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RECENT POSSESSION OF STOLEN GOODS

R. v. Kowlyk, [1988] 2 S.C.R. 59


                 Per Dickson C.J. and McIntyre, Le Dain and La Forest JJ.: The doctrine of recent possession may be succinctly stated.


Upon proof of the unexplained possession of recently stolen property,

the trier of fact may--but not must--draw an inference of guilt of theft or of offences incidental thereto.


This inference can be drawn even if there is no other evidence connecting the accused to the more serious offence.


Where the circumstances are such that a question could arise as to whether the accused was a thief or merely a possessor, it will be for the trier of fact upon a consideration of all the circumstances to decide which, if either, inference should be drawn.


The doctrine will not apply when an explanation is offered which might reasonably be true even if the trier of fact is not satisfied of its truth.




Queen v. Lapointe and Hickey 2004 QBNB reviews and breaks the case down:


The Respondents were charged under Section 355(b)(ii) of the Criminal Code,

which is the penalty section for Section 354 (“Possession of Property obtained by a

Crime”). In Martin’s Criminal Code [2004], there is an annotation to Section 354 in

which the authors review the elements of the “doctrine” of recent possession as found in

R. v. Kowlyk [1988] 2 S.C.R. 43. They are listed as follows:

1. No adverse inference may be drawn against an accused

from the fact of possession alone unless it were recent:

R. v. Graham, [1974] S.C.R. 59, 7 C.C.C. (2d) 93 (7:0);

2. If a pre-trial explanation of such possession were given

by the accused, and if it possessed that degree of

contemporaneity with the possession making evidence

of it admissible, no adverse inference could be drawn

on the basis of recent possession alone if the

explanation were one which could reasonably be true:

R. v. Graham, supra;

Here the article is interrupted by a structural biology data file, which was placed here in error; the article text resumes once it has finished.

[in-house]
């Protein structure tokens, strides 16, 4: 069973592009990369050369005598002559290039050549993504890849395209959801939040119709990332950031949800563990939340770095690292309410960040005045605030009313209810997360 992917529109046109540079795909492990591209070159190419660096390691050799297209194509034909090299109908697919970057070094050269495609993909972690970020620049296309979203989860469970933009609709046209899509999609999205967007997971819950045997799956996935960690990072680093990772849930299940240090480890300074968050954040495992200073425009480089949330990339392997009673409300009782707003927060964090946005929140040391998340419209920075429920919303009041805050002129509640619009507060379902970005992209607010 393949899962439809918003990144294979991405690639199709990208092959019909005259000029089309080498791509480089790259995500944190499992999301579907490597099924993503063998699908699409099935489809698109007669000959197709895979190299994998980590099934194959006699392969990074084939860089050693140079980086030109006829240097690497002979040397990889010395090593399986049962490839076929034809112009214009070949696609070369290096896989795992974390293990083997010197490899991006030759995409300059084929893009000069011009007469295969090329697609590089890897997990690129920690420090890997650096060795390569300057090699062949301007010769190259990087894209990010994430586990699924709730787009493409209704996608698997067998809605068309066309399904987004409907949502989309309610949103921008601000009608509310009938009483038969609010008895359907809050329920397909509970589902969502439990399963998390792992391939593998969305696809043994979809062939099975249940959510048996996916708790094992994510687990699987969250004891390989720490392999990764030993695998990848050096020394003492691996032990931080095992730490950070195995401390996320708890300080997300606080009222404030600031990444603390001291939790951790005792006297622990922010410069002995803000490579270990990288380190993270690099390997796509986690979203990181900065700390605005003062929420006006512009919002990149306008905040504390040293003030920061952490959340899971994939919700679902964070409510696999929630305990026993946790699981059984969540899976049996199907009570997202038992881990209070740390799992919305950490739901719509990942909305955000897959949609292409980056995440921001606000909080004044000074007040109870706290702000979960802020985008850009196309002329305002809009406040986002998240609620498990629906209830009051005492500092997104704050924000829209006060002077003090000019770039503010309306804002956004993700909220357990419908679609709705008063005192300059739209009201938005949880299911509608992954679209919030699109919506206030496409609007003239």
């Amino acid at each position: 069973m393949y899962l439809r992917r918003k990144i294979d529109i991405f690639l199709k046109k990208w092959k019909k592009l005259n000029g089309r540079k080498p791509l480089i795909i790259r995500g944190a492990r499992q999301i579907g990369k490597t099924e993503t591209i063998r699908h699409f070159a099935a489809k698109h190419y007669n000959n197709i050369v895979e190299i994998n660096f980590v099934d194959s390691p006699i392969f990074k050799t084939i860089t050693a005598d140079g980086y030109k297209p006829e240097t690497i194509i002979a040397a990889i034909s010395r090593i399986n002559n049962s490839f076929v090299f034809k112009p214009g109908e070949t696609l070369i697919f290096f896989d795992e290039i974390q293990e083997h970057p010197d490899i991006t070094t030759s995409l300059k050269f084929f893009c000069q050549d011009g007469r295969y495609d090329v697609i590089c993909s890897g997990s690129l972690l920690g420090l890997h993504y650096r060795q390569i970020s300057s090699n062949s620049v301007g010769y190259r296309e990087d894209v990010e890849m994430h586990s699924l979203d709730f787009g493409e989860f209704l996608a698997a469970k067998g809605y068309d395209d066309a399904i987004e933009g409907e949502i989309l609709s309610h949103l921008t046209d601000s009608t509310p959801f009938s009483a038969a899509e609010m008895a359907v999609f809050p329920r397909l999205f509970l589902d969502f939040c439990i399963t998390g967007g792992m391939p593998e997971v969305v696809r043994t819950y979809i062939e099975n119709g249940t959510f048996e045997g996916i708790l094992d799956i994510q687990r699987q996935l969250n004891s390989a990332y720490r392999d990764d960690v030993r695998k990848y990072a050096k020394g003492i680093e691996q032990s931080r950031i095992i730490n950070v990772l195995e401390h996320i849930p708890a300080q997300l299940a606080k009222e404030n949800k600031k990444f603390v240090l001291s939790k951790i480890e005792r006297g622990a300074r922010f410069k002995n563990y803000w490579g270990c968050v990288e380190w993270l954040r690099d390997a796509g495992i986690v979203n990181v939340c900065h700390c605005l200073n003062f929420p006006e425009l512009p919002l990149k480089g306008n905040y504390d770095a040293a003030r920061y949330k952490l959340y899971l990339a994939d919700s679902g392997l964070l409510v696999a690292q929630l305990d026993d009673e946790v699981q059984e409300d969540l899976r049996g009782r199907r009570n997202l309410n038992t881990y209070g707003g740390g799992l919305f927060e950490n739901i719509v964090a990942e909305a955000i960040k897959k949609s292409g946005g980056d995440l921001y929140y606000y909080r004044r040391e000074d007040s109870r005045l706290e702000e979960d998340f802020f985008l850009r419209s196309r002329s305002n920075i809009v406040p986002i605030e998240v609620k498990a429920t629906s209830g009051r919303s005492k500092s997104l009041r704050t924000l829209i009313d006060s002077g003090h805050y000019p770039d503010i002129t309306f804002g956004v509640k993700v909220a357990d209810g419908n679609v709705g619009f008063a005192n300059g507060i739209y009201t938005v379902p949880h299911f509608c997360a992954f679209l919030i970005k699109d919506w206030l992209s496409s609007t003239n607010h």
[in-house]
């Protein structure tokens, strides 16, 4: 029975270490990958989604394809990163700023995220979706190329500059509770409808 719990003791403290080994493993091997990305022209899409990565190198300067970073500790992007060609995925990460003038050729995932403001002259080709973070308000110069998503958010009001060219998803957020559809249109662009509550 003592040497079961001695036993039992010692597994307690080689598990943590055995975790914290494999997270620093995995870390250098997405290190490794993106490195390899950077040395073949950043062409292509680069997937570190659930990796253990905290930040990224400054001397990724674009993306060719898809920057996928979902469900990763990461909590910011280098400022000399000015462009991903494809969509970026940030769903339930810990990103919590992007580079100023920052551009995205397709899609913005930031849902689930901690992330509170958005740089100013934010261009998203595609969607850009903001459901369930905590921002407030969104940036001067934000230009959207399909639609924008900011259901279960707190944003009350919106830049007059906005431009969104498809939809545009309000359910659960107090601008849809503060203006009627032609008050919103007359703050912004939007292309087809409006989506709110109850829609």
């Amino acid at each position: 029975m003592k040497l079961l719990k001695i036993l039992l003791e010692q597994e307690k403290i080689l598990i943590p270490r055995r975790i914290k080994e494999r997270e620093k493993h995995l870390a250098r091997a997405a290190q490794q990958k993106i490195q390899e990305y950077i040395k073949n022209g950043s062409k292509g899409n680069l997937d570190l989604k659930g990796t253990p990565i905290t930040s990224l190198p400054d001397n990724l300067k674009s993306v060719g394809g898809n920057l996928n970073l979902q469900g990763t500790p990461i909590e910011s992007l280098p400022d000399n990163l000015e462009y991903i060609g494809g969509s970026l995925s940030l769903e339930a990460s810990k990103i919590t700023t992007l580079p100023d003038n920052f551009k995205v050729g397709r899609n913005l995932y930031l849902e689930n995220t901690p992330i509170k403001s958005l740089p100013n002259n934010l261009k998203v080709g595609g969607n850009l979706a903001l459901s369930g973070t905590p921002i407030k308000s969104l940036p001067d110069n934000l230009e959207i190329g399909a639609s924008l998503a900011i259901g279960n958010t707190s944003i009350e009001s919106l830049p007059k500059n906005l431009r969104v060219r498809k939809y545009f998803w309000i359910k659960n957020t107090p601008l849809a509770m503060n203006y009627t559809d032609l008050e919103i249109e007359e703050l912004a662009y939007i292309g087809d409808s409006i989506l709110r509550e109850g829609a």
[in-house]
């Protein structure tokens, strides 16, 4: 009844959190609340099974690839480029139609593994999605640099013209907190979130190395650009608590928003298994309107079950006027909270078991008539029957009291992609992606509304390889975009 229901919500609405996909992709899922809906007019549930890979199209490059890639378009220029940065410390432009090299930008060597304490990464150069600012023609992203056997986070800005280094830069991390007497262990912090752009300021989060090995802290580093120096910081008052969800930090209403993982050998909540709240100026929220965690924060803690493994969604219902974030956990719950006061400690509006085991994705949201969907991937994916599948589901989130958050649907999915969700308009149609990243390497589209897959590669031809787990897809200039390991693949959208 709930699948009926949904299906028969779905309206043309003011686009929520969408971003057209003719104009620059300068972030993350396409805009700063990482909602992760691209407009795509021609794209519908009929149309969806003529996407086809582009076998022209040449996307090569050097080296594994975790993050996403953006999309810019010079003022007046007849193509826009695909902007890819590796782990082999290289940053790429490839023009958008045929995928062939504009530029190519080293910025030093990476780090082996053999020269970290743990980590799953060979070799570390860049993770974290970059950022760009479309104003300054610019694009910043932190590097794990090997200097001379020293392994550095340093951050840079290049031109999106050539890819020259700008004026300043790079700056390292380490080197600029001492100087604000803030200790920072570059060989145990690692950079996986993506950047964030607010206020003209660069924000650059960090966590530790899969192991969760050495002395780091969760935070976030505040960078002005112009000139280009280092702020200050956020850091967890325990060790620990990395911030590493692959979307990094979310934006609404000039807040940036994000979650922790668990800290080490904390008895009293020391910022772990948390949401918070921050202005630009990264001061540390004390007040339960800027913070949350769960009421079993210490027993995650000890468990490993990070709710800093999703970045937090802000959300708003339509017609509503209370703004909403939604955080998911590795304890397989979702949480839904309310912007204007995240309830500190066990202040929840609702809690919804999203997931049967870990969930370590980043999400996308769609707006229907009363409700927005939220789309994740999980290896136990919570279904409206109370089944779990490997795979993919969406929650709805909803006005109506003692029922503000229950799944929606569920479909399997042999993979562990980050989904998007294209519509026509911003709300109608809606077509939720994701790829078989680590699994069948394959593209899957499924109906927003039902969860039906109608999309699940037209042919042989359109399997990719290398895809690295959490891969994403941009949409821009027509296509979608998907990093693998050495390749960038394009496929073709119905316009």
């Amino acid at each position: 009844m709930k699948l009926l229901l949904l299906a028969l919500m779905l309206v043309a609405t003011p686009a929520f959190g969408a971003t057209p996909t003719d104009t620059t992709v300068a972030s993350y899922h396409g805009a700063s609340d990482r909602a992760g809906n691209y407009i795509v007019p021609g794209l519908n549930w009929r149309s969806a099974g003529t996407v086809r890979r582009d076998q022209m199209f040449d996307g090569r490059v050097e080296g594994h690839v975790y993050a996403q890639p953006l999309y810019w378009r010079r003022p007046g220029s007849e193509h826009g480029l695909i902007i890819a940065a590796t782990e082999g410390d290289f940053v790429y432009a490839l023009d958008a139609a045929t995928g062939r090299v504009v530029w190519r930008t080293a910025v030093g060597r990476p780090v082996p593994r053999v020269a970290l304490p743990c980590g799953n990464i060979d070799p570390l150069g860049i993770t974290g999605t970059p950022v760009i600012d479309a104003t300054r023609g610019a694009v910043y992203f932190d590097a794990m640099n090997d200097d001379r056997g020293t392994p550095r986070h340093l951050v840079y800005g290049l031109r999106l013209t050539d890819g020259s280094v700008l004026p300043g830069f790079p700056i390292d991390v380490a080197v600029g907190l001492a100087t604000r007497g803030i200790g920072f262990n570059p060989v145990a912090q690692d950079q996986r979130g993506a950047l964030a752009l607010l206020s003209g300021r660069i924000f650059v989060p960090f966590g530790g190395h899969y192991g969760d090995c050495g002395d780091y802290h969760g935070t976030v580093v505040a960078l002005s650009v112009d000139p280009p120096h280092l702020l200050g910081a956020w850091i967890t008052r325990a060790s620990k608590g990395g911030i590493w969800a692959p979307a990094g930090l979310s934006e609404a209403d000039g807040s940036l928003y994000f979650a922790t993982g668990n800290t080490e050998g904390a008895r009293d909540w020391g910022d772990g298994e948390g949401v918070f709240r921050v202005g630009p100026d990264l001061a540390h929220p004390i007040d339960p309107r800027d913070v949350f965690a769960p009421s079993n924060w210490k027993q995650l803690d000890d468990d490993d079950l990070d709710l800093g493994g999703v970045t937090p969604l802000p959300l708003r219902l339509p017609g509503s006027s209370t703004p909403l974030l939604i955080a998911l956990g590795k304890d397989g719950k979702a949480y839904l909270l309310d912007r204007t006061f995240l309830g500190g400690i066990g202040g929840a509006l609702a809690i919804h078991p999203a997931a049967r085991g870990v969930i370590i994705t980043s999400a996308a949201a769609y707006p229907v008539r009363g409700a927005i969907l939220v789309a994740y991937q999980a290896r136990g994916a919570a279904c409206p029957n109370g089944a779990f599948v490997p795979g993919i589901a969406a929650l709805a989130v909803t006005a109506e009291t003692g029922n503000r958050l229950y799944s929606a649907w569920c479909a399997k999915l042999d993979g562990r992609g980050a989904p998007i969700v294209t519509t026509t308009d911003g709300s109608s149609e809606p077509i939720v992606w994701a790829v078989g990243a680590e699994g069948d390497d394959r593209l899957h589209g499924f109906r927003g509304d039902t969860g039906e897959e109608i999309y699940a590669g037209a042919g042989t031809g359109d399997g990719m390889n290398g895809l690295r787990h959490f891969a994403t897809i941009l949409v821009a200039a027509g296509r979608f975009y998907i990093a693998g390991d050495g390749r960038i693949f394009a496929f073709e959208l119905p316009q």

3. In the absence of such explanation, recent possession

alone is quite sufficient to raise a factual inference of

theft;

4. Where the accused does not testify, a jury instruction as

to the inference arising from unexplained possession

does not constitute a “comment” within the meaning of

s. 4(6): R. v. Newton, [1977] 1 S.C.R. 399, 28 C.C.C.

(2d) 286, 34 C.R.N.S. 161 (9:0);

5. Where an explanation which could reasonably be true is

given for the possession, then no inference of guilt on

the basis of recent possession alone may be drawn, even

if the trier of fact is not satisfied as to the truth of the

explanation and thus, to obtain a conviction in the face

of such an explanation, it must establish by other

evidence the guilt of the accused beyond a reasonable

doubt;

6. The unexplained possession of stolen goods, standing

alone, will also warrant an inference of guilt of

breaking and entering and theft of those goods;

7. Upon proof of the unexplained possession of recently

stolen goods, the trier of fact may – but not must – draw

an inference of guilt of theft or of offences incidental

thereto;

8. Where the circumstances are such that a question could

arise as to whether the accused was a thief or merely a

possessor, it will be for the trier of fact, upon a

consideration of all the circumstances, to decide which,

if either, inference should be drawn.

By accepting the Crown’s argument, the Court would be saying that the

Respondents are not entitled to give an explanation for the possession of that one log.

And yet, as can be gleaned from the annotation, the Court is not allowed to draw an adverse inference from the fact of possession alone, unless it were recent.

The learned trial judge canvassed that point, and concluded that the explanations given by the Respondents for the possession of the log “could reasonably be true given

all the circumstances and I’m prepared to give them the benefit of the reasonable doubt to which they are entitled”.

Jim O'Neil, LL.B.

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